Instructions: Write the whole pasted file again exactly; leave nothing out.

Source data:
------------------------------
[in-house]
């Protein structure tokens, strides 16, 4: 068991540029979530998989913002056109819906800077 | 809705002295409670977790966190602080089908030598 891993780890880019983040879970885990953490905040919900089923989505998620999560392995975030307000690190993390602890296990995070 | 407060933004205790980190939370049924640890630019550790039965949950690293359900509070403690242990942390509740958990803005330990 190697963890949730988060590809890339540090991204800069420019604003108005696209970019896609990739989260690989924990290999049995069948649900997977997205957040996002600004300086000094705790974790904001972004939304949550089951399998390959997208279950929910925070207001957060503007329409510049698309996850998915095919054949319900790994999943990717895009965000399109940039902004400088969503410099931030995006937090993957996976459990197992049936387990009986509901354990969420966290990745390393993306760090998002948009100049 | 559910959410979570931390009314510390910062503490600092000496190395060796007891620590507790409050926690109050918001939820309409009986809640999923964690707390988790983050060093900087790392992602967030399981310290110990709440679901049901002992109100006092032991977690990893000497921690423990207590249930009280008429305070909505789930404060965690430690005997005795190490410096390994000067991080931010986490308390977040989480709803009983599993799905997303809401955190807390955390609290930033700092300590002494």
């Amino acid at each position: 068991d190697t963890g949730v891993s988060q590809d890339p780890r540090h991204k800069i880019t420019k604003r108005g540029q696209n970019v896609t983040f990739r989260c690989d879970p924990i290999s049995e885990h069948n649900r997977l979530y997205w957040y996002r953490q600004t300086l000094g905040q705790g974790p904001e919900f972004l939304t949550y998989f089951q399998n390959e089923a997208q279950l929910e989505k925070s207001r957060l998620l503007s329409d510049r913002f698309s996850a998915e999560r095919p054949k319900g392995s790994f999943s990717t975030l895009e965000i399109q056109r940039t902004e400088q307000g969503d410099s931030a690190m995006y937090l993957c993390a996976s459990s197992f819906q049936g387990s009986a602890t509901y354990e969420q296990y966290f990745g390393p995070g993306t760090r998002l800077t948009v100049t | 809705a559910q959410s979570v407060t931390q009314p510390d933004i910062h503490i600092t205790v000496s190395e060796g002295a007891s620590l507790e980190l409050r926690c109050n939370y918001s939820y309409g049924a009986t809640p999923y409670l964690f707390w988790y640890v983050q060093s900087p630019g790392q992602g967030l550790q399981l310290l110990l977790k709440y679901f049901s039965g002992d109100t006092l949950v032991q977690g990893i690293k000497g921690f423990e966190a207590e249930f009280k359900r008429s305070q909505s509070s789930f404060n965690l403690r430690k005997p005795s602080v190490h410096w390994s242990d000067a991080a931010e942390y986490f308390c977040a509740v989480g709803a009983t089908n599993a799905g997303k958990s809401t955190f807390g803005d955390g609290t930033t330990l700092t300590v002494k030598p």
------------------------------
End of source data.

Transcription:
[in-house]
């Protein structure tokens, strides 16, 4: 068991540029979530998989913002056109819906800077 | 809705002295409670977790966190602080089908030598 891993780890880019983040879970885990953490905040919900089923989505998620999560392995975030307000690190993390602890296990995070 | 407060933004205790980190939370049924640890630019550790039965949950690293359900509070403690242990942390509740958990803005330990 190697963890949730988060590809890339540090991204800069420019604003108005696209970019896609990739989260690989924990290999049995069948649900997977997205957040996002600004300086000094705790974790904001972004939304949550089951399998390959997208279950929910925070207001957060503007329409510049698309996850998915095919054949319900790994999943990717895009965000399109940039902004400088969503410099931030995006937090993957996976459990197992049936387990009986509901354990969420966290990745390393993306760090998002948009100049 | 559910959410979570931390009314510390910062503490600092000496190395060796007891620590507790409050926690109050918001939820309409009986809640999923964690707390988790983050060093900087790392992602967030399981310290110990709440679901049901002992109100006092032991977690990893000497921690423990207590249930009280008429305070909505789930404060965690430690005997005795190490410096390994000067991080931010986490308390977040989480709803009983599993799905997303809401955190807390955390609290930033700092300590002494």
């Amino acid at each position: 068991d190697t963890g949730v891993s988060q590809d890339p780890r540090h991204k800069i880019t420019k604003r108005g540029q696209n970019v896609t983040f990739r989260c690989d879970p924990i290999s049995e885990h069948n649900r997977l979530y997205w957040y996002r953490q600004t300086l000094g905040q705790g974790p904001e919900f972004l939304t949550y998989f089951q399998n390959e089923a997208q279950l929910e989505k925070s207001r957060l998620l503007s329409d510049r913002f698309s996850a998915e999560r095919p054949k319900g392995s790994f999943s990717t975030l895009e965000i399109q056109r940039t902004e400088q307000g969503d410099s931030a690190m995006y937090l993957c993390a996976s459990s197992f819906q049936g387990s009986a602890t509901y354990e969420q296990y966290f990745g390393p995070g993306t760090r998002l800077t948009v100049t | 809705a559910q959410s979570v407060t931390q009314p510390d933004i910062h503490i600092t205790v000496s190395e060796g002295a007891s620590l507790e980190l409050r926690c109050n939370y918001s939820y309409g049924a009986t809640p999923y409670l964690f707390w988790y640890v983050q060093s900087p630019g790392q992602g967030l550790q399981l310290l110990l977790k709440y679901f049901s039965g002992d109100t006092l949950v032991q977690g990893i690293k000497g921690f423990e966190a207590e249930f009280k359900r008429s305070q909505s509070s789930f404060n965690l403690r430690k005997p005795s602080v190490h410096w390994s242990d000067a991080a931010e942390y986490f308390c977040a509740v989480g709803a009983t089908n599993a799905g997303k958990s809401t955190f807390g803005d955390g609290t930033t330990l700092t300590v002494k030598p």